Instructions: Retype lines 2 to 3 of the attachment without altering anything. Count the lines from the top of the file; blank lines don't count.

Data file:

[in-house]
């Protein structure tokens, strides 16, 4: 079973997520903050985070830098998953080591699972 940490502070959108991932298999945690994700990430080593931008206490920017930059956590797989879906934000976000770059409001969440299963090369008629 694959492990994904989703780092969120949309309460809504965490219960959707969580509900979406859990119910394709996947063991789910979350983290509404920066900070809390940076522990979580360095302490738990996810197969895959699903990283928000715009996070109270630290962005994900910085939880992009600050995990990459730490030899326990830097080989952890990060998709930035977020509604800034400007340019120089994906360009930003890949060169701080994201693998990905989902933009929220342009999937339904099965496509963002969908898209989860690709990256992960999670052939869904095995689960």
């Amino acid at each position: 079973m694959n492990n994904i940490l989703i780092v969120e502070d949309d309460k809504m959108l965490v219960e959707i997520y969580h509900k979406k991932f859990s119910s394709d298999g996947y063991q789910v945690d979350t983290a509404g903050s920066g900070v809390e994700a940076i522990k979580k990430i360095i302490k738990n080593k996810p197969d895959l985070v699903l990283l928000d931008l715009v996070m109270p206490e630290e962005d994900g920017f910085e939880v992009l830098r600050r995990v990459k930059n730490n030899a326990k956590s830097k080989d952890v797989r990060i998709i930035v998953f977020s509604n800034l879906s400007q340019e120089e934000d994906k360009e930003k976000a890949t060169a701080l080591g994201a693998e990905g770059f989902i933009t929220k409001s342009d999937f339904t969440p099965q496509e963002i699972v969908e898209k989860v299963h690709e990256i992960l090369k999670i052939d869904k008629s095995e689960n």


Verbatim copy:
């Protein structure tokens, strides 16, 4: 079973997520903050985070830098998953080591699972 940490502070959108991932298999945690994700990430080593931008206490920017930059956590797989879906934000976000770059409001969440299963090369008629 694959492990994904989703780092969120949309309460809504965490219960959707969580509900979406859990119910394709996947063991789910979350983290509404920066900070809390940076522990979580360095302490738990996810197969895959699903990283928000715009996070109270630290962005994900910085939880992009600050995990990459730490030899326990830097080989952890990060998709930035977020509604800034400007340019120089994906360009930003890949060169701080994201693998990905989902933009929220342009999937339904099965496509963002969908898209989860690709990256992960999670052939869904095995689960």
């Amino acid at each position: 079973m694959n492990n994904i940490l989703i780092v969120e502070d949309d309460k809504m959108l965490v219960e959707i997520y969580h509900k979406k991932f859990s119910s394709d298999g996947y063991q789910v945690d979350t983290a509404g903050s920066g900070v809390e994700a940076i522990k979580k990430i360095i302490k738990n080593k996810p197969d895959l985070v699903l990283l928000d931008l715009v996070m109270p206490e630290e962005d994900g920017f910085e939880v992009l830098r600050r995990v990459k930059n730490n030899a326990k956590s830097k080989d952890v797989r990060i998709i930035v998953f977020s509604n800034l879906s400007q340019e120089e934000d994906k360009e930003k976000a890949t060169a701080l080591g994201a693998e990905g770059f989902i933009t929220k409001s342009d999937f339904t969440p099965q496509e963002i699972v969908e898209k989860v299963h690709e990256i992960l090369k999670i052939d869904k008629s095995e689960n």